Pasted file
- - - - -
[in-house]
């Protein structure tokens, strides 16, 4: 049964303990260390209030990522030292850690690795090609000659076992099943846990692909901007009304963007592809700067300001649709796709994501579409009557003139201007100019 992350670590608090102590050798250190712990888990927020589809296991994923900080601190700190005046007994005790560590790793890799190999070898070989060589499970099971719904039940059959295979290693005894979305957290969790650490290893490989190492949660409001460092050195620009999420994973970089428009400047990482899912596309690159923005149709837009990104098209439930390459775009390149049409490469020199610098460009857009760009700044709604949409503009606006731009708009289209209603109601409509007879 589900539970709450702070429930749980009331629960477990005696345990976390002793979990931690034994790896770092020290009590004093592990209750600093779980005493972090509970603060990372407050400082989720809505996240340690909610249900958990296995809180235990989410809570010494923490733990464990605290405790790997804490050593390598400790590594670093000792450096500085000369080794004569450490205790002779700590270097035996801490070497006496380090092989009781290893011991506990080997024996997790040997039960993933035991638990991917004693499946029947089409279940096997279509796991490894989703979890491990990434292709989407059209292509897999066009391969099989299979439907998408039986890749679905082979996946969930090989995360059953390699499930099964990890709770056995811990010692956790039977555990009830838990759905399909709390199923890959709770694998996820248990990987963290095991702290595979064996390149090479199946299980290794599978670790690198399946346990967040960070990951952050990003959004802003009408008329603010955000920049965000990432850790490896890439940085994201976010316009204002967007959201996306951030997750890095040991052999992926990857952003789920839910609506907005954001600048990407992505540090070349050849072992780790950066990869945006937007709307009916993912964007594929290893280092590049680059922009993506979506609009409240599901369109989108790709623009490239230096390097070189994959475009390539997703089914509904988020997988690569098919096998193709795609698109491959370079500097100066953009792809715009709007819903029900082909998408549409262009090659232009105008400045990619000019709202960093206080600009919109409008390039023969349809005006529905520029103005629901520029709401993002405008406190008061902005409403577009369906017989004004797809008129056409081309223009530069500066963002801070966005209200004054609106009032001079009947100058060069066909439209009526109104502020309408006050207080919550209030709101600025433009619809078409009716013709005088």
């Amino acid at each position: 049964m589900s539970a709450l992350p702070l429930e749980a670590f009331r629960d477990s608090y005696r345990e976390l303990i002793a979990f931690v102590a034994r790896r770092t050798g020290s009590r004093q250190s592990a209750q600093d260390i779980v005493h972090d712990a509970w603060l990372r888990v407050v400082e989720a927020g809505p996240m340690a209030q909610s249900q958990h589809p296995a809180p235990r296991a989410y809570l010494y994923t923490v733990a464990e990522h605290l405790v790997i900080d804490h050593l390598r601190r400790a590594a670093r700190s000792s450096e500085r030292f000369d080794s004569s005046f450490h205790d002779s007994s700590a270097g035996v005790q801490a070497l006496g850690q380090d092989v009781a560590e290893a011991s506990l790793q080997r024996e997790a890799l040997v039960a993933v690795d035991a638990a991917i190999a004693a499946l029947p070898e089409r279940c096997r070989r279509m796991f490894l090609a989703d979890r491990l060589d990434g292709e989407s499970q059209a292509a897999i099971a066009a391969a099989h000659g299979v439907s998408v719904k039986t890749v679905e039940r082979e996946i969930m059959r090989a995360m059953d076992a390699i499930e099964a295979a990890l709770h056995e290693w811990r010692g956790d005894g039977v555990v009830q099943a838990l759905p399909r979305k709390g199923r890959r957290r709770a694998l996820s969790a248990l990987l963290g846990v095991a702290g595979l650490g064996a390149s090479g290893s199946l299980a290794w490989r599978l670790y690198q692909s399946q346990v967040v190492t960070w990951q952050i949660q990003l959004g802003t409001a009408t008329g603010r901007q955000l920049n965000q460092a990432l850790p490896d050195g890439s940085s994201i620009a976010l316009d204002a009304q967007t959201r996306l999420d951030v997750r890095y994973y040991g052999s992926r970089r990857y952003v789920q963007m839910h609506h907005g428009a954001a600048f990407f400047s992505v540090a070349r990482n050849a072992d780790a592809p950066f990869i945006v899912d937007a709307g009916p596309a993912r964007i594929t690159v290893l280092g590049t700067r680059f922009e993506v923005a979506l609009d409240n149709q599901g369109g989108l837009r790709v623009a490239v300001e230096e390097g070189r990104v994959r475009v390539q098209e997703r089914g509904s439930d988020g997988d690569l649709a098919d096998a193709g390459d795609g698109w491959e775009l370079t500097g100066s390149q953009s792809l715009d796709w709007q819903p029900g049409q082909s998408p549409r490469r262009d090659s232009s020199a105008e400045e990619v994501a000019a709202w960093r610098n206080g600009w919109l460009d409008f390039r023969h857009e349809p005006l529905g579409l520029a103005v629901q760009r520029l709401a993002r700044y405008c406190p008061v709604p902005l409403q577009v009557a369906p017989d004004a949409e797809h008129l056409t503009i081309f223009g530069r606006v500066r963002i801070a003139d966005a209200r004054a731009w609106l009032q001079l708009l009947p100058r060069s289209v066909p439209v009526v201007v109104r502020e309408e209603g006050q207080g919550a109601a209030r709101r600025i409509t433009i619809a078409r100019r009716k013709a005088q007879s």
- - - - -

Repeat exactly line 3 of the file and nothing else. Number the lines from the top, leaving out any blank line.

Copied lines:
């Amino acid at each position: 049964m589900s539970a709450l992350p702070l429930e749980a670590f009331r629960d477990s608090y005696r345990e976390l303990i002793a979990f931690v102590a034994r790896r770092t050798g020290s009590r004093q250190s592990a209750q600093d260390i779980v005493h972090d712990a509970w603060l990372r888990v407050v400082e989720a927020g809505p996240m340690a209030q909610s249900q958990h589809p296995a809180p235990r296991a989410y809570l010494y994923t923490v733990a464990e990522h605290l405790v790997i900080d804490h050593l390598r601190r400790a590594a670093r700190s000792s450096e500085r030292f000369d080794s004569s005046f450490h205790d002779s007994s700590a270097g035996v005790q801490a070497l006496g850690q380090d092989v009781a560590e290893a011991s506990l790793q080997r024996e997790a890799l040997v039960a993933v690795d035991a638990a991917i190999a004693a499946l029947p070898e089409r279940c096997r070989r279509m796991f490894l090609a989703d979890r491990l060589d990434g292709e989407s499970q059209a292509a897999i099971a066009a391969a099989h000659g299979v439907s998408v719904k039986t890749v679905e039940r082979e996946i969930m059959r090989a995360m059953d076992a390699i499930e099964a295979a990890l709770h056995e290693w811990r010692g956790d005894g039977v555990v009830q099943a838990l759905p399909r979305k709390g199923r890959r957290r709770a694998l996820s969790a248990l990987l963290g846990v095991a702290g595979l650490g064996a390149s090479g290893s199946l299980a290794w490989r599978l670790y690198q692909s399946q346990v967040v190492t960070w990951q952050i949660q990003l959004g802003t409001a009408t008329g603010r901007q955000l920049n965000q460092a990432l850790p490896d050195g890439s940085s994201i620009a976010l316009d204002a009304q967007t959201r996306l999420d951030v997750r890095y994973y040991g052999s992926r970089r990857y952003v789920q963007m839910h609506h907005g428009a954001a600048f990407f400047s992505v540090a070349r990482n050849a072992d780790a592809p950066f990869i945006v899912d937007a709307g009916p596309a993912r964007i594929t690159v290893l280092g590049t700067r680059f922009e993506v923005a979506l609009d409240n149709q599901g369109g989108l837009r790709v623009a490239v300001e230096e390097g070189r990104v994959r475009v390539q098209e997703r089914g509904s439930d988020g997988d690569l649709a098919d096998a193709g390459d795609g698109w491959e775009l370079t500097g100066s390149q953009s792809l715009d796709w709007q819903p029900g049409q082909s998408p549409r490469r262009d090659s232009s020199a105008e400045e990619v994501a000019a709202w960093r610098n206080g600009w919109l460009d409008f390039r023969h857009e349809p005006l529905g579409l520029a103005v629901q760009r520029l709401a993002r700044y405008c406190p008061v709604p902005l409403q577009v009557a369906p017989d004004a949409e797809h008129l056409t503009i081309f223009g530069r606006v500066r963002i801070a003139d966005a209200r004054a731009w609106l009032q001079l708009l009947p100058r060069s289209v066909p439209v009526v201007v109104r502020e309408e209603g006050q207080g919550a109601a209030r709101r600025i409509t433009i619809a078409r100019r009716k013709a005088q007879s």